I don’t know if it’s the early warm weather or what, but many people I’ve been talking to have been complaining that themselves or a relative is having a hard time with allergies this year. Other than doping yourself up with the usual antihistamines and cold and sinus medications, there are some alternative strategies that may be even more effective than the meds.
1. Keep the sinuses and nasal passages clean and moist – One of the best methods for this is using a Neti Pot (see image below). The Neti pot is filled with a saline solutions and pour into one nasal passage with the head tilted. The force of the water leaving the pot and gravity flushes the solution through the nose and sinuses and out the other nasal passage. This works on a few different levels. It washes away any potential allergens that you’ve inhaled (dust, dander, pollen, etc.). It also helps wash away any inflammatory chemicals your body has produced. Last, it helps free up the cilia, or tiny hairs that help trap and keep out allergens. Although some people balk at this method, however, an article published in the journal of the American Academy of Family Physicians touts its benefits.
2. Use of natural antihistamines – I won’t go into all of the exciting details of these natural substances, but you’ll want to look up the following as it pertains to their antihistamine properties. Quercetin, vitamin C, chamomile, stinging nettle, eyebright, fennel, ginger, and echinacea.
3. Local, raw honey – If you look around hard enough, you can usually find a local supplier of raw honey. Here in southern Schuylkill County, Twin Oaks from Auburn supplies Healthy Habits Natural Market. Take note that raw doesn’t mean it is never heated or warmed. All honey must be warmed to extract from the comb and bottled. However, it should not be warmed to more than 90 degrees. This keeps all of the enzymes intact and preserves its effectiveness.
Raw, local honey is effective because it contains processed pollen from plants in your area. It’s almost like a bee-made allergy vaccination. By taking in trace amounts of this processed pollen, it can cause the body to either enhance its immune response to these allergens, or act to desensitize your body to the allergens.
But does it really work? In doing research for this post, I came across this study:
Much of the effectiveness of raw honey to help treat respiratory problems has been traced to the bee pollen and propolis suspended within it. According to a research report from Bulgaria, they found the honey has anti-allergic, anti-inflammatory, and expectorant properties that insure the body has an immunobiological defense and give it the capacity to regenerate its attacked cells. Research on using raw honey to treat respiratory problems shows the following results: Of the 17,862 patients treated with honey, 8,836 were men and 9,026 were women. Most of the patients ranged in age from 21 to 60 years old. After treatment the results were: Click Here for Chart of Results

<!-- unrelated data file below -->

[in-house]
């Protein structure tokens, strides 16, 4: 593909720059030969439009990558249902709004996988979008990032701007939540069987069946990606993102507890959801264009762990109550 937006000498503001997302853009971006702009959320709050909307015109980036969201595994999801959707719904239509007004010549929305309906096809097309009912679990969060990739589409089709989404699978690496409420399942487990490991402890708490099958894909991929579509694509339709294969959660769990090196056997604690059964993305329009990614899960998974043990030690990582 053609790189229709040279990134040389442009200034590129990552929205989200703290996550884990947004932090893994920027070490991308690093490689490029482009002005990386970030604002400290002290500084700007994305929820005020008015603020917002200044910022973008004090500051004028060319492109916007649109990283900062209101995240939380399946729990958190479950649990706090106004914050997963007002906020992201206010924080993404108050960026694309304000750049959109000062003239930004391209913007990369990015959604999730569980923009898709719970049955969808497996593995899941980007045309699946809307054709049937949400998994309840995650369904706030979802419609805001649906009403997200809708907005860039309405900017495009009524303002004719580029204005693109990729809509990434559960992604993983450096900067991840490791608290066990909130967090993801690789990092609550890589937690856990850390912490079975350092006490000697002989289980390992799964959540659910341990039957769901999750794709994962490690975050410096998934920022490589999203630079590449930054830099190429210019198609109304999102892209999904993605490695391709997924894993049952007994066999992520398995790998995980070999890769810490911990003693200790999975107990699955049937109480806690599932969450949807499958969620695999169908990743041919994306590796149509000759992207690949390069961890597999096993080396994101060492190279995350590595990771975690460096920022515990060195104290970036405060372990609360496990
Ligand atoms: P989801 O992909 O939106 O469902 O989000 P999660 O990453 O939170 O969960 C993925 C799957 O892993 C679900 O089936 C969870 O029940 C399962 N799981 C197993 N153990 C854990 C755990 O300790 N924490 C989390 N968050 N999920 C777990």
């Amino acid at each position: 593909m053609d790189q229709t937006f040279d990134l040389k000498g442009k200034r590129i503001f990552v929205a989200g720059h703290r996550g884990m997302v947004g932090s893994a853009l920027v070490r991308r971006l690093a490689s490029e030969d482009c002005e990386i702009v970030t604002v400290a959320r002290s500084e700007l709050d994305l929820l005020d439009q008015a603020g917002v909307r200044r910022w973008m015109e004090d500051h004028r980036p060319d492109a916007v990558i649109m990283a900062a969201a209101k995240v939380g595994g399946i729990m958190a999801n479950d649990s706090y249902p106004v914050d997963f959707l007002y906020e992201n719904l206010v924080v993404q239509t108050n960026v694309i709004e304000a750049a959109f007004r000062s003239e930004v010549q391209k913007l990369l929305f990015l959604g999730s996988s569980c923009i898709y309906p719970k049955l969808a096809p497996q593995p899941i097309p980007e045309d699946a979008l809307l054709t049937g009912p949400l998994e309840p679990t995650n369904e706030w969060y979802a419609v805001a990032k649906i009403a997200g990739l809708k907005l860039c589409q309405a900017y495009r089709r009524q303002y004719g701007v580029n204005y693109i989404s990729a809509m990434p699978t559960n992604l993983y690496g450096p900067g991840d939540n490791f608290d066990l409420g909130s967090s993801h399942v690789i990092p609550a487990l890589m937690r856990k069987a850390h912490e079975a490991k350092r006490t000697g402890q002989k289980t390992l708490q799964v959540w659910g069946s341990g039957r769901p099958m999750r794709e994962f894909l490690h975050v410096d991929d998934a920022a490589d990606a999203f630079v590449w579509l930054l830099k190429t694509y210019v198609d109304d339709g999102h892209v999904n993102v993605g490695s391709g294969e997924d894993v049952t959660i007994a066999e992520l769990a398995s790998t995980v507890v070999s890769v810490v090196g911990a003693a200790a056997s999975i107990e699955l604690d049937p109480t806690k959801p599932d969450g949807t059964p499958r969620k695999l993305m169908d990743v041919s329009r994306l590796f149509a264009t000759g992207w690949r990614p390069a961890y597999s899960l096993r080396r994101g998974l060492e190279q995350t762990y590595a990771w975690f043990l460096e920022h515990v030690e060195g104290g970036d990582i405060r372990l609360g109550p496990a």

NOTE: Allergic reactions and side effects from raw honey are rare, but they do happen. If you’ve never had raw honey, start with a very small amount. Also, infants, pregnant and breast-feeding women, and anyone else with a potentially compromised immune system should use caution with raw honey. It may contain a trace amount of bacteria that causes botulism. In a health individual, this is not a problem. But in those with a weak immune system, it could be.
4. Diet – The key with this is to remove or reduce consumption of any foods that either stress the body, cause inflammation to add to the allergic reaction, or are otherwise detrimental to good health. Foods not normally tolerated well should also be avoided (for instance, dairy in people who are lactose intolerant). Foods in this category include highly processed foods, refined carbohydrates (bread, pasta, cookies, candy, etc.), caffeine, and alcohol. Additionally, it’s ideal to increase anti-inflammatory foods such as greens, beans, nuts, seeds, and other healthy fruits and vegetables. If you suffer from allergies or chronic sinusitis, do not underestimate the influence of your diet towards these problems.
Well, that should get you started for now. If you have any other tried and true methods to help with allergies, please send them my way or reply to this post. Thanks!
(Dr. Touchinsky is a chiropractor in Orwigsburg, Schuylkill County, PA. He and his wife own Healthy Habits Natural Market located on route 61 just outside of Orwigsburg and within minutes from Schuylkill Haven, Hamburg, Pottsville, St. Clair, Minersville, Tamaqua, and other areas of southern Schuylkill and northern Berks counties. Related to this post, they carry raw, local honey from Auburn and a variety of supplements noted above.)
3 thoughts on “Allergies killing you this year? You’re not alone.”
imo there is too much reliance on medication. there are many things a person can do including nasal rinsing, using humidifiers, changes in diet, etc.
plus even if it becomes necessary to look at surgery there are ways to avoid anything too disruptive. things like balloon sinuplasty work more with the body and involve no cutting.
lots to think about and always good to hear “alternative” approaches being discussed!!